Archive for May, 2011

Juuuuuuu-dy

“Juuuuu-dy”, someone calls from across the street.   I turn to look and a person comes running with big hugs and “Sain b’nu”, welcoming me back to my other home, Muren in Mongolia.  It happens over and over again.   Some people knew I was returning and some are surprised to see me.  Either way, it is so good to see my friends again.

Some things have changed. Muron has a new hotel and two new big stores looking very modern.  One of the stores even has escalators to the second floor!   What are we coming to?  Most things are the same.  Children give you a big smile and say “hi” when you pass them on the street.  People already are asking me to teach them English.  The outdoor market or zakh is busy as ever selling everything from food and clothes to used auto parts and household goods.

There are currently four Peace Corps Volunteers in town and 2 in outlying soums or villages.  Three will leave in the next few months and in August we will get a new batch.  The present group has been very active in the school community—even had an American-style spelling bee last Saturday—all in English and the kids were amazing.

The weather has been mixed. We expect snow on Tuesday but there are green shoots coming up here and there and trees are budding.

After a week in Muron staying with my supervisor and her father, I have moved into my own home—where I lived before.  Have to say I was a little spoiled because my supervisor lives in an apartment that is heated with a bathroom of sorts.  Now I have to build my own fire—still chilly.  And though I didn’t have to cook for myself I was ready for a change from mutton.

One evening while I was still staying with Sarangeral (my supervisor) she made me a special concoction.  Her father had purchased some special brown flour (not sure exactly what kind of flour) and she put some into a small bowl (what Mongolians call an ayuk–like a little Chinese rice bowl). She added some hot weak tea, some butter (or yellow oil as they call it here), and a couple of cubes of sugar.  Then she stirred it and stirred it and continued adding flour until it was very thick.  Then she gave it to me to eat.  She explained that Mongolians have a tradition about this mixture.  Long, long ago, it was thought that such a mixture would purify your insides and heal you of whatever ailed you.  The secret ingredient though was that you wouldn’t use tea as the liquid.  It would be your mother’s urine.  In fact, the belief was that as long as your mother was alive and able to supply this special ingredient you would never die.  After she died, you were on your own.  Not sure how widely practiced it is today.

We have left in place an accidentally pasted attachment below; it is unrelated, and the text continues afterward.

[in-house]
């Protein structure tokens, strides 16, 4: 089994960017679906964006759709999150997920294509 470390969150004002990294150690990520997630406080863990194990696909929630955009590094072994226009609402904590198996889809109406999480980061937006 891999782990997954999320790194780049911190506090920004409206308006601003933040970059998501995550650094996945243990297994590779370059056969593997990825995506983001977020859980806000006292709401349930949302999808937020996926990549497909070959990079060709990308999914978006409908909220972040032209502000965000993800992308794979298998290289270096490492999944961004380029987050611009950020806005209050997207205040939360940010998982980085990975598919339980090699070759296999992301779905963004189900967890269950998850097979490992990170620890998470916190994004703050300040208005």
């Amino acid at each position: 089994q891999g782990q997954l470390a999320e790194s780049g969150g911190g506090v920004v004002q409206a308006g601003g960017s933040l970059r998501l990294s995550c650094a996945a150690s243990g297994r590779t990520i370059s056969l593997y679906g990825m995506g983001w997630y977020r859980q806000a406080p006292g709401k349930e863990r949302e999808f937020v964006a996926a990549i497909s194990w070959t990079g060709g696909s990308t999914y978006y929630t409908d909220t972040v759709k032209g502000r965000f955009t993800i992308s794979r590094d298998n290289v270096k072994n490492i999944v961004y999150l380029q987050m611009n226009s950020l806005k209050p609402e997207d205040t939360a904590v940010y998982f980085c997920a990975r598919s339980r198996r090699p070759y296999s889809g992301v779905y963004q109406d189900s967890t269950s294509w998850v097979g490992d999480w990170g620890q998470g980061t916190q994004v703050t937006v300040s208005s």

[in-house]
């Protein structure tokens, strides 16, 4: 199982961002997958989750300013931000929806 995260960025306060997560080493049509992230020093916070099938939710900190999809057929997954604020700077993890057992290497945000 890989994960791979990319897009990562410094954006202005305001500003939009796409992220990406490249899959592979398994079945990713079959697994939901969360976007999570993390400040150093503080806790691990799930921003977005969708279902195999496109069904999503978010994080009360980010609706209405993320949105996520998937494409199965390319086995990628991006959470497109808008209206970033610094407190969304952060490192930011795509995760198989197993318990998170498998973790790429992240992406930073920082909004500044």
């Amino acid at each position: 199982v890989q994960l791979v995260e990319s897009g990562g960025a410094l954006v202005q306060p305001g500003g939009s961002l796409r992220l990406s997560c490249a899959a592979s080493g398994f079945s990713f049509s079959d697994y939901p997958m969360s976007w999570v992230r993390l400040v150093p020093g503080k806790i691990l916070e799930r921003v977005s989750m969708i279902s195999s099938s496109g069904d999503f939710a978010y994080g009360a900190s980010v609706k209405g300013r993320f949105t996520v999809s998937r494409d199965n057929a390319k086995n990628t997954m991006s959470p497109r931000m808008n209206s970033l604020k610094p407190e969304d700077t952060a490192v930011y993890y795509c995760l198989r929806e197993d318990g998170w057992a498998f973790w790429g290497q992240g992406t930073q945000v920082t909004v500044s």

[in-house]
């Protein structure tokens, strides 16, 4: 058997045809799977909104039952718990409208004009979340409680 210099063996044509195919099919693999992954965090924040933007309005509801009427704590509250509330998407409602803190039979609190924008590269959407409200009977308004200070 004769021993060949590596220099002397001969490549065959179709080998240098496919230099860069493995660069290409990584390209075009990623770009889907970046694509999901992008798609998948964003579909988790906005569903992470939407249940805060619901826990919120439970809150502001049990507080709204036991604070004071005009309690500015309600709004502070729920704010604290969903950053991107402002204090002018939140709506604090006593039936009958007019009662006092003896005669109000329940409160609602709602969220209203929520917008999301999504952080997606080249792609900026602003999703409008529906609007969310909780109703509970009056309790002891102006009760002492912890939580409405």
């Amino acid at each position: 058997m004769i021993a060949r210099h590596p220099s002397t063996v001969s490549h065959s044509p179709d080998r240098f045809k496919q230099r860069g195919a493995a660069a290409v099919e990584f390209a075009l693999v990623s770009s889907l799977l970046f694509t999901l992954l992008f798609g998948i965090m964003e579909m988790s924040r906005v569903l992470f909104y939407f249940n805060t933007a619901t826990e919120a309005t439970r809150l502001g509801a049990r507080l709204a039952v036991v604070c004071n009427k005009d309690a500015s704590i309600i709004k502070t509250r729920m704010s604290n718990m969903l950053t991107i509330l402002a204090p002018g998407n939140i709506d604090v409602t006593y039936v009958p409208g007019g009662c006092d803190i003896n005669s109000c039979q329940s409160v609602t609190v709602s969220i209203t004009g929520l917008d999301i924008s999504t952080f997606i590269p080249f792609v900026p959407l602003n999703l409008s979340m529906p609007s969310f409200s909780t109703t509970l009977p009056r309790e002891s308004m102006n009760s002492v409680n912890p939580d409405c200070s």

I’ve been invited to dinner at several of my friends’ homes since I arrived.  One of them is Batbayer, the woodcarver who carved a number of the animals I brought back with me last fall.  Sarangeral and I went to his ger last

Batbayer carved this wonderful horse for me as a gift

Wednesday and were served traditional buuz and the trimmings by his wife.  Before we left, he presented me with a beautiful carving of a horse (will include photo).  I had asked Tracy to bring some carving tools to him when she came to Muron last September so perhaps this was a thank you.

Today I was invited to visit my good friend Gaana whom I met shortly after I arrived in 2008.  She is a “journalist” and works for the local TV station.  I know her family well—husband, a little boy of 6 and girl of 4.  She made mutton soup and we talked together (she speaks some English), and I played with her children.  Her husband was watching television and fell asleep on their couch, then Gaana lay down on the couch and said she would rest for a few minutes and fell asleep.  Then her son lay down with them and fell asleep.  Meanwhile her little girl and I drew pictures together.  It amused me and I’m just glad they felt comfortable enough with me to take a siesta.  After Gaana awoke about half an hour later, I said I needed to go and said goodby.  Maybe not your typical visit with friends in America, but it’s fine here in Mongolia.  It’s good to be back.

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May 8, 2011 at 3:32 pm Leave a comment


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